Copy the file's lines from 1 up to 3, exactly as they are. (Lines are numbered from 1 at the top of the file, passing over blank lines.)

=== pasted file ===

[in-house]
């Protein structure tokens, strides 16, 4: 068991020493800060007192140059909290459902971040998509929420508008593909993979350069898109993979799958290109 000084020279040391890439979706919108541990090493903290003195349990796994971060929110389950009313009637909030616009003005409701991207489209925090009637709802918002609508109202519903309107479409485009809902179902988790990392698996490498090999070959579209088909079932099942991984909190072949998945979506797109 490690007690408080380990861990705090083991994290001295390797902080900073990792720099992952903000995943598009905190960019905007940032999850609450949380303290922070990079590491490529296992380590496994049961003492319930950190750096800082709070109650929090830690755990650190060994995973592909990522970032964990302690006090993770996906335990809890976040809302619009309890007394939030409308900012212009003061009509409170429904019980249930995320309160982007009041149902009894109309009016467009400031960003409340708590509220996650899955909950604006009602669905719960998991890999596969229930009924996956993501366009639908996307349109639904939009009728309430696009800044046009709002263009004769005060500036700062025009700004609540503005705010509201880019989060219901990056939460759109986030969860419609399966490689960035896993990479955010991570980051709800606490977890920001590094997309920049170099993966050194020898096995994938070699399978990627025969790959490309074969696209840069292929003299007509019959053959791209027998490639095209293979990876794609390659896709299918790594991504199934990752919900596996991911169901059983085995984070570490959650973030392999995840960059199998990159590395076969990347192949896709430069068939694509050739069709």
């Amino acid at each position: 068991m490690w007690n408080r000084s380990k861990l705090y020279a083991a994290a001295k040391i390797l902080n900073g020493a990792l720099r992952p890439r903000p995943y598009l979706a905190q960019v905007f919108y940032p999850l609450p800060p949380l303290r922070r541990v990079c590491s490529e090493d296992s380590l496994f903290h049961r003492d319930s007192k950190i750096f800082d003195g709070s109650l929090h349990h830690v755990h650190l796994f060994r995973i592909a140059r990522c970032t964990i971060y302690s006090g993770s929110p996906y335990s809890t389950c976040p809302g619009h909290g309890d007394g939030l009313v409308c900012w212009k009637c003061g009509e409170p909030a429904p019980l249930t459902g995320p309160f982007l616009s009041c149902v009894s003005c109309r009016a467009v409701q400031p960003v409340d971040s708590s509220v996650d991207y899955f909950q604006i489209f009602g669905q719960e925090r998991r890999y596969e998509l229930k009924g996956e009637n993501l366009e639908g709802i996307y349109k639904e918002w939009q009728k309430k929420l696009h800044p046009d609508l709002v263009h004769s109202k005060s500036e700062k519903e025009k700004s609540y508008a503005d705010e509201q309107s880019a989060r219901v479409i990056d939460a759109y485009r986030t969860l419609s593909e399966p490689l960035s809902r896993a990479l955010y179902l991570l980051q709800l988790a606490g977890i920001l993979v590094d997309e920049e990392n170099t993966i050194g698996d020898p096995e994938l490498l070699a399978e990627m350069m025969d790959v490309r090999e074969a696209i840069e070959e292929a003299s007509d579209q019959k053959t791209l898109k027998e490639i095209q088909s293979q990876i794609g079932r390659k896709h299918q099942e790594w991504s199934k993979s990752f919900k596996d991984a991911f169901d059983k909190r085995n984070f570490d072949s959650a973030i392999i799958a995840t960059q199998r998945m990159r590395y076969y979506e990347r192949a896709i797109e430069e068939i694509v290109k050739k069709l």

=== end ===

[in-house]
């Protein structure tokens, strides 16, 4: 068991020493800060007192140059909290459902971040998509929420508008593909993979350069898109993979799958290109 000084020279040391890439979706919108541990090493903290003195349990796994971060929110389950009313009637909030616009003005409701991207489209925090009637709802918002609508109202519903309107479409485009809902179902988790990392698996490498090999070959579209088909079932099942991984909190072949998945979506797109 490690007690408080380990861990705090083991994290001295390797902080900073990792720099992952903000995943598009905190960019905007940032999850609450949380303290922070990079590491490529296992380590496994049961003492319930950190750096800082709070109650929090830690755990650190060994995973592909990522970032964990302690006090993770996906335990809890976040809302619009309890007394939030409308900012212009003061009509409170429904019980249930995320309160982007009041149902009894109309009016467009400031960003409340708590509220996650899955909950604006009602669905719960998991890999596969229930009924996956993501366009639908996307349109639904939009009728309430696009800044046009709002263009004769005060500036700062025009700004609540503005705010509201880019989060219901990056939460759109986030969860419609399966490689960035896993990479955010991570980051709800606490977890920001590094997309920049170099993966050194020898096995994938070699399978990627025969790959490309074969696209840069292929003299007509019959053959791209027998490639095209293979990876794609390659896709299918790594991504199934990752919900596996991911169901059983085995984070570490959650973030392999995840960059199998990159590395076969990347192949896709430069068939694509050739069709």
């Amino acid at each position: 068991m490690w007690n408080r000084s380990k861990l705090y020279a083991a994290a001295k040391i390797l902080n900073g020493a990792l720099r992952p890439r903000p995943y598009l979706a905190q960019v905007f919108y940032p999850l609450p800060p949380l303290r922070r541990v990079c590491s490529e090493d296992s380590l496994f903290h049961r003492d319930s007192k950190i750096f800082d003195g709070s109650l929090h349990h830690v755990h650190l796994f060994r995973i592909a140059r990522c970032t964990i971060y302690s006090g993770s929110p996906y335990s809890t389950c976040p809302g619009h909290g309890d007394g939030l009313v409308c900012w212009k009637c003061g009509e409170p909030a429904p019980l249930t459902g995320p309160f982007l616009s009041c149902v009894s003005c109309r009016a467009v409701q400031p960003v409340d971040s708590s509220v996650d991207y899955f909950q604006i489209f009602g669905q719960e925090r998991r890999y596969e998509l229930k009924g996956e009637n993501l366009e639908g709802i996307y349109k639904e918002w939009q009728k309430k929420l696009h800044p046009d609508l709002v263009h004769s109202k005060s500036e700062k519903e025009k700004s609540y508008a503005d705010e509201q309107s880019a989060r219901v479409i990056d939460a759109y485009r986030t969860l419609s593909e399966p490689l960035s809902r896993a990479l955010y179902l991570l980051q709800l988790a606490g977890i920001l993979v590094d997309e920049e990392n170099t993966i050194g698996d020898p096995e994938l490498l070699a399978e990627m350069m025969d790959v490309r090999e074969a696209i840069e070959e292929a003299s007509d579209q019959k053959t791209l898109k027998e490639i095209q088909s293979q990876i794609g079932r390659k896709h299918q099942e790594w991504s199934k993979s990752f919900k596996d991984a991911f169901d059983k909190r085995n984070f570490d072949s959650a973030i392999i799958a995840t960059q199998r998945m990159r590395y076969y979506e990347r192949a896709i797109e430069e068939i694509v290109k050739k069709l």